Safely Secure at Leisure

At least the pups wear their PFDs.

Many outdoor leisure activities require a measure of Security. Kayaking with the pups is no exception! Though Gideon and Aero sport their Pup PFDs, I’m guessing my daughter’s PFD is behind her instead of on her.

Sigh.

However, the kayak offers supreme flotation in an accident, and paddles can be used as reaching devices in water sports.

In my attempts to be water safe and set a good example while stand-up paddling and windsurfing, I received two cool birthday gifts last December in anticipation of spring and summer. Older daughter bought me the pink self-inflating PFD for when I am kayaking or SUP-ping. It came with two replaceable CO2 cartridges that can be set to inflate manually or automatically.

Security dressed in pink!The impact vest is to be worn while windsurfing to help with flotation while water-starting or swimming (as I tend to do more than my share). My hubby bought me this while up in the Columbia River Gorge during Thanksgiving last winter. It is designed to be worn under my waist harness (also pink). A girl can be fashionable out on the water, right?

“Impact” has meaning when your windsurf gear turns on you. I’ve been clocked on my chest with the mast, and have been thrown onto my boom…multiple times. Any windsurfer will tell you it is part of the rites of passage in learning to sail. These vests are designed for impact for sure and offer plenty of protection.

If armor could float, I would wear it, as klutzy as I am!

Summer water activities will be here before we know it. Make sure you and your family are safe and secure in and around the water. For more information on personal flotation devices (PFDs), also called life-vests or life jackets, please check out my post from last May: Is a Life Jacket in Your Beachbag?

University Students belay rock wall climbers at the Challenge CourseOn dry land, other outdoor leisure activities require a certain level of security, especially if climbing is involved. Our university has it’s own Challenge Ropes Course on campus. Each semester, students in one of my classes attend a day of climbing and team-building led by the Peak Adventures team. The staff leads them through putting on the harnesses and demonstrates belaying techniques for the climbing wall and cargo net. For students afraid of heights, they can opt to help belay, thus supporting their fellow classmates who want to try climbing.

The staff tell us that the ropes and belaying equipment can safely hold up a small car.

One would think that this bit of knowledge would aid our minds in the idea of security, but if you have ever climbed a rock wall, or walked across a catwalk 30 feet in the air, harnessed in, you might still quiver with fear.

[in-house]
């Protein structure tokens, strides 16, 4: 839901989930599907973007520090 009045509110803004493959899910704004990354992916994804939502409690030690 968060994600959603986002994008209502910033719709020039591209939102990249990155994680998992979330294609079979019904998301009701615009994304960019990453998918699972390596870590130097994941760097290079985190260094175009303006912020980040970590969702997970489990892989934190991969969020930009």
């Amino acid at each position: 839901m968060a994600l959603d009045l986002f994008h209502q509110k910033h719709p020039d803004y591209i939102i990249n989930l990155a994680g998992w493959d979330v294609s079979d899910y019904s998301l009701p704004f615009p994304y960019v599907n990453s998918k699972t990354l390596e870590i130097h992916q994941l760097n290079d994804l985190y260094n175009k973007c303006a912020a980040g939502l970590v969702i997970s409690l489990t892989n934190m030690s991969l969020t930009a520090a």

What keeps you secure in your outdoor leisure activities? Do tell!

 

 

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25 thoughts on “Safely Secure at Leisure

  1. We are very familiar with PDFs, having cruised for eight years on our sailboat. We did not wear them during the day, though (unless it was rough on the ocean), but always at night on passage, when we also tied ourselves to the boat with a tether. Nobody was allowed to go on deck at night, unless the other half was present. It was the only way to sleep for the person who was off watch.

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  2. We always wear PDFs for activities on the water. We also wear helmets when bike riding. Better safe than sorry. Thanks for sharing this important post.
    BTW – Gideon and Aero are absolutely adorable!

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    • Thank you Jennifer and for stopping by! We must be kindred spirits from our former swim instructor days! I’ve seen so many with the inflatable PFDs and glad to hear yours works for you. Much cooler to wear–it can get hot here!

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  3. A great reminder about safety and activities Terri. I don’t know how many times in Australia we hear about fisherman being washed off rocks or boaties drowning because they haven’t take the correct safety precautions. Safety doesn’t mean you can’t enjoy yourself, it means you will continue to enjoy yourself in the future.

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  4. Pingback: Security: Fence | What's (in) the picture?

  5. I’ve become a bit fanatical about summer safety; my youngest son was almost run over by a boat the year before last. My boys have always worn life jackets but now we make sure to only tube/ water ski out on the lake when very few boats are around.

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  6. Thank you for this post. I often take friends new to kayaking on day-trips to quiet, impounded lakes or to the James River (Virginia) when it is calm and “walkable.” Someone always asks if they have to wear their life jackets–yes! and zip them up, too! The other tip I share before we head out, if one of us falls out into the water everyone else paddles over to them and the first person there sticks out a paddle so the dumpee can come over and hold onto the end of the kayak to drag them back to shore. No trying to get into someone else’s kayak. I’m sure I could improve my directions so please, have at it!

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    • Your tips sound great, Karen! I’m not as experienced a kayaker as I am on the SUP, or windsurfer, but lifevests are mandatory (especially with the coast guard boating around). If possible, always stay with your equipment if dunked.

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